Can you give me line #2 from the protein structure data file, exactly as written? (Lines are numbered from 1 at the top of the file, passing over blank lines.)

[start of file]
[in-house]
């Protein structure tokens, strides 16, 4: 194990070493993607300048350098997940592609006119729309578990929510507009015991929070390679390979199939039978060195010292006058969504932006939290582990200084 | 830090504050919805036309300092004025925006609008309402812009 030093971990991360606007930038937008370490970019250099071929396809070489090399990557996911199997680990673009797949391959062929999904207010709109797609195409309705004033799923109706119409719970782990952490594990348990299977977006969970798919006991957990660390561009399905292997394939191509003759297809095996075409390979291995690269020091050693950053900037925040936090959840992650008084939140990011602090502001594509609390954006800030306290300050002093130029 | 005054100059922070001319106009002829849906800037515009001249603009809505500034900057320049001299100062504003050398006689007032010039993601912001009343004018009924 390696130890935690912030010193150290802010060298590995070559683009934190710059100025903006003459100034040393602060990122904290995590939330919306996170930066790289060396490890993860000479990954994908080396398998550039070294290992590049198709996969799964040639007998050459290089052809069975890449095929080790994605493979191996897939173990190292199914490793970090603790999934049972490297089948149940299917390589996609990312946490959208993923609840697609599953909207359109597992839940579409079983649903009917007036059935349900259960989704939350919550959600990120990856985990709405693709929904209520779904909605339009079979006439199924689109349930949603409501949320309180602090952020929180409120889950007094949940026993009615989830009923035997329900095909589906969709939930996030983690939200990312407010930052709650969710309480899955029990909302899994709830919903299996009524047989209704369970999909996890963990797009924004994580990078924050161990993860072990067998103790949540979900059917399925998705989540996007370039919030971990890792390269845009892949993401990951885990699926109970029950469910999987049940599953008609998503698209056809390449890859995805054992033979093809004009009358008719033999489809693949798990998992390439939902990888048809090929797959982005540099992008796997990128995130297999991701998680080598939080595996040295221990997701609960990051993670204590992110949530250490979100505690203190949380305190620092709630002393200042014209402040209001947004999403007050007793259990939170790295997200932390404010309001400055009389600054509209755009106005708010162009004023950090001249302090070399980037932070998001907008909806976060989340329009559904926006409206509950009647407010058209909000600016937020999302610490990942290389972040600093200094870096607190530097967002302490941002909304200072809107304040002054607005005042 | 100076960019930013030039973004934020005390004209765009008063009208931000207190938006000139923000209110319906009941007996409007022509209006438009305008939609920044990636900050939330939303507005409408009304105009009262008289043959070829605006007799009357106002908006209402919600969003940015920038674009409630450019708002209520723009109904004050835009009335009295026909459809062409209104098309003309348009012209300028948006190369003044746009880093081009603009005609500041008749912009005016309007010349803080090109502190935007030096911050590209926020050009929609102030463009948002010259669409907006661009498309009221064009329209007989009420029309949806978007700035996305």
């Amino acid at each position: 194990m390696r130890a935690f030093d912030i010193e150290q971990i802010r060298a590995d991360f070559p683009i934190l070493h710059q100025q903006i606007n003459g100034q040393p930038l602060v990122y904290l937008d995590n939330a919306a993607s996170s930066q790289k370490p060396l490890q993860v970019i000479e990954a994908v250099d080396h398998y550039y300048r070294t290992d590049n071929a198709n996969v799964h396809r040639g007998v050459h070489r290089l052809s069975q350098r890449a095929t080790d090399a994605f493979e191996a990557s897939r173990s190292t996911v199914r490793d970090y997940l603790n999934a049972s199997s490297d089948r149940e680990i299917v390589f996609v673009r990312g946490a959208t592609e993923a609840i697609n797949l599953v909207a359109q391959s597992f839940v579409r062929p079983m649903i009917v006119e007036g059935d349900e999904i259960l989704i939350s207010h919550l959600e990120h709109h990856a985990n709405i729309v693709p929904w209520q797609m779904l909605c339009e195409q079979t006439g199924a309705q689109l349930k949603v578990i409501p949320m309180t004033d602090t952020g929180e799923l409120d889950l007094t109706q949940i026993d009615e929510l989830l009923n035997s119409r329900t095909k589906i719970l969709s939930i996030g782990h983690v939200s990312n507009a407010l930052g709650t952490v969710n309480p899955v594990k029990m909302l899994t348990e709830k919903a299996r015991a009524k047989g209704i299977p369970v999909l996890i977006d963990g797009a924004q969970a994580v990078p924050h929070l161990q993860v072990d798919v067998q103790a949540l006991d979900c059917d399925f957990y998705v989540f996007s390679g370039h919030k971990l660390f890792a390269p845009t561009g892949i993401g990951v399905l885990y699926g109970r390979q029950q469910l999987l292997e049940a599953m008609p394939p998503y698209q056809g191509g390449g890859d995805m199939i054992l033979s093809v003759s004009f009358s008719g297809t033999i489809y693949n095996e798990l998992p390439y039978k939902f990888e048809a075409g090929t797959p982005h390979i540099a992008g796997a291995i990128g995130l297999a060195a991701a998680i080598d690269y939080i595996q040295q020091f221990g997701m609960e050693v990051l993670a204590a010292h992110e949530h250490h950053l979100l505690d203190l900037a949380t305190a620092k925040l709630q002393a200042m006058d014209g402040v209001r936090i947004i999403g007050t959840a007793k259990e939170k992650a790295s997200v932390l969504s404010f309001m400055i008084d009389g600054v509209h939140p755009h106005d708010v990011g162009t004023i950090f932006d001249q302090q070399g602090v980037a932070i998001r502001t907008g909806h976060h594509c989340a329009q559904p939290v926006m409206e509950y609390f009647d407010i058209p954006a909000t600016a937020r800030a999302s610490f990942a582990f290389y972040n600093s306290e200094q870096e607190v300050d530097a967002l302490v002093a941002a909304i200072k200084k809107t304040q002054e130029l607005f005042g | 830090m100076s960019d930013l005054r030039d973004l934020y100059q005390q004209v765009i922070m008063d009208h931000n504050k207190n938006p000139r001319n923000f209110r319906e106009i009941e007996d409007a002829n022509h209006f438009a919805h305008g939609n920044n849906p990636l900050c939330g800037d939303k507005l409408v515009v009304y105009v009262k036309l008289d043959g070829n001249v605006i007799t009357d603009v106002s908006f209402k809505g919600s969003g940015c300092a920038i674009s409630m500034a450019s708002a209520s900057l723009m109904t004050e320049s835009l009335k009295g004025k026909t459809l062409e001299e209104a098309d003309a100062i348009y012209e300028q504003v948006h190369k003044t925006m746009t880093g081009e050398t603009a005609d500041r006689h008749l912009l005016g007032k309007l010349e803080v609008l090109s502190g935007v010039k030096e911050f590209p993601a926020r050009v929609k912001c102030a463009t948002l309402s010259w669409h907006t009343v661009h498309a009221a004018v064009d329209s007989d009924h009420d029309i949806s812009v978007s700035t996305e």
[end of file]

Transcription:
């Protein structure tokens, strides 16, 4: 194990070493993607300048350098997940592609006119729309578990929510507009015991929070390679390979199939039978060195010292006058969504932006939290582990200084 | 830090504050919805036309300092004025925006609008309402812009 030093971990991360606007930038937008370490970019250099071929396809070489090399990557996911199997680990673009797949391959062929999904207010709109797609195409309705004033799923109706119409719970782990952490594990348990299977977006969970798919006991957990660390561009399905292997394939191509003759297809095996075409390979291995690269020091050693950053900037925040936090959840992650008084939140990011602090502001594509609390954006800030306290300050002093130029 | 005054100059922070001319106009002829849906800037515009001249603009809505500034900057320049001299100062504003050398006689007032010039993601912001009343004018009924 390696130890935690912030010193150290802010060298590995070559683009934190710059100025903006003459100034040393602060990122904290995590939330919306996170930066790289060396490890993860000479990954994908080396398998550039070294290992590049198709996969799964040639007998050459290089052809069975890449095929080790994605493979191996897939173990190292199914490793970090603790999934049972490297089948149940299917390589996609990312946490959208993923609840697609599953909207359109597992839940579409079983649903009917007036059935349900259960989704939350919550959600990120990856985990709405693709929904209520779904909605339009079979006439199924689109349930949603409501949320309180602090952020929180409120889950007094949940026993009615989830009923035997329900095909589906969709939930996030983690939200990312407010930052709650969710309480899955029990909302899994709830919903299996009524047989209704369970999909996890963990797009924004994580990078924050161990993860072990067998103790949540979900059917399925998705989540996007370039919030971990890792390269845009892949993401990951885990699926109970029950469910999987049940599953008609998503698209056809390449890859995805054992033979093809004009009358008719033999489809693949798990998992390439939902990888048809090929797959982005540099992008796997990128995130297999991701998680080598939080595996040295221990997701609960990051993670204590992110949530250490979100505690203190949380305190620092709630002393200042014209402040209001947004999403007050007793259990939170790295997200932390404010309001400055009389600054509209755009106005708010162009004023950090001249302090070399980037932070998001907008909806976060989340329009559904926006409206509950009647407010058209909000600016937020999302610490990942290389972040600093200094870096607190530097967002302490941002909304200072809107304040002054607005005042 | 100076960019930013030039973004934020005390004209765009008063009208931000207190938006000139923000209110319906009941007996409007022509209006438009305008939609920044990636900050939330939303507005409408009304105009009262008289043959070829605006007799009357106002908006209402919600969003940015920038674009409630450019708002209520723009109904004050835009009335009295026909459809062409209104098309003309348009012209300028948006190369003044746009880093081009603009005609500041008749912009005016309007010349803080090109502190935007030096911050590209926020050009929609102030463009948002010259669409907006661009498309009221064009329209007989009420029309949806978007700035996305």